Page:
Thea O’Connor is a workplace wellbeing advisor, Founder of Menopause@Work a training program for workplaces managers, as well as facilitator of The Change, a confidential program to support women who are working through menopause.

 

The case for accommodating women’s menstrual cycle at work

This blog is part of our Expert Commentary series, bringing you insights into some of the unspoken challenges women face in the workplace, from experts with lived experience. The series explores a range of topics and perspectives to highlight the ways inclusive and compassionate leadership practices can benefit everyone.

While women’s monthly cycle is key to the survival of the human species, it’s an experience that is often shrouded by silence and shame. We can do better and workplaces can help lead the way. 

Over the last few years year, the words ‘menopause’ and ‘menstruation’ have started to be uttered in workplaces – often in hushed tones - in relation to health and wellbeing, diversity and inclusion and gender equality.  

More articles are appearing in mainstream and professional publications stating that menopause and menstruation have been a taboo topic in the workplace for too long and it’s time to bring them into the open. A few workplaces are doing so in Australia, but the majority are not.

In an era where workplace diversity and inclusion agendas include age, disability, gender identity and even our sexuality, why not also include these natural life cycles that half of the population experiences, and that can affect workplace performance? 

Fear is usually the reason why not. Fear that it will cause too much discomfort naming such personal matters, fear that any benefits will be abused or fear that it will make things worse for women by re-enforcing negative stereotypes of women being the weaker sex. Such concerns are not new. 

Workplaces can be cognisant of these concerns yet still prioritise creating a culture that genuine cares for real human beings. All humans inhabit a body that has an internal ‘operating system’  imprinted with daily, monthly and life-stage rhythms. In women, these rhythms are more obvious in the case of the monthly menstrual cycle and the grand cycle of our reproductive life that menopause marks the end of. If we want to elicit the best in people, it only makes sense to care for the human body according to its innate design.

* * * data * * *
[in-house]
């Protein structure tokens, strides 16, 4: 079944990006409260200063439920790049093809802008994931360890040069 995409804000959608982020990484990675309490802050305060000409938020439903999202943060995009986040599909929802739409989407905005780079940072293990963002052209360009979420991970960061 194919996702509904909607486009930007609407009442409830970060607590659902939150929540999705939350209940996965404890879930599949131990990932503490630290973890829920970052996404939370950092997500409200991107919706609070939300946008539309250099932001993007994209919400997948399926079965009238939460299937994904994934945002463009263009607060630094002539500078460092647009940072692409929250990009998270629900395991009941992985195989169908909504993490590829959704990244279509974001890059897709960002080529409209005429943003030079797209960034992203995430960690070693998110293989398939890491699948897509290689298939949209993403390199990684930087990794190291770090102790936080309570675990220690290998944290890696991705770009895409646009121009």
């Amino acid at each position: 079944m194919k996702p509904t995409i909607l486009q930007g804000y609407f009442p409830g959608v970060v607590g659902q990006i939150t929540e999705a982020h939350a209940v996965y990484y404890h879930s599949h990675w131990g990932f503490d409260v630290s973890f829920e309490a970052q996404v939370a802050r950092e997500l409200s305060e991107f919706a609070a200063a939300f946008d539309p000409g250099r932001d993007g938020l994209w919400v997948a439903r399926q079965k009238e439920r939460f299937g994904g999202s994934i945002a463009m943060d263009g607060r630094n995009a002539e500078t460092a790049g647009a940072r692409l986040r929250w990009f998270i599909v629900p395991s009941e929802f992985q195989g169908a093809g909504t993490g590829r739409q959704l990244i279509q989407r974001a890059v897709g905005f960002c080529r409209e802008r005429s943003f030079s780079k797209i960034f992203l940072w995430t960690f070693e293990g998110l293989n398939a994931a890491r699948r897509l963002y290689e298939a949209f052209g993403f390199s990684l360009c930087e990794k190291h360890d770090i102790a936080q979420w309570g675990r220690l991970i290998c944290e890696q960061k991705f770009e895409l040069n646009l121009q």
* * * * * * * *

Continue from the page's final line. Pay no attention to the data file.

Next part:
Instead we have a situation where the cultural stigma around menstruation and menopause leads women to try and hide what is happening in their bodies, especially when at work, and to push on despite the pain and discomfort that can accompany women’s periods as well as menopause, according to a survey of 3,000 women conducted by the Victorian Women’s Trust in 2013. My own confidential interview series with women working through menopause found similar themes (report here)

As one survey participant said of menstruation, “I was taught to hide it and never show weakness.” 

This kind of conditioned cover-up prevents women from asking for simple and practical supports at work that can make a world of difference to their wellbeing and their productivity.

Left unchallenged, negative attitudes to the natural function of women’s bodies, can also influence people’s perceptions of women’s abilities. A study investigating attitudes towards menstrual status found that when a woman accidentally dropped a tampon out of her handbag, she was considered less competent and less likeable than a woman who accidentally dropped a clip.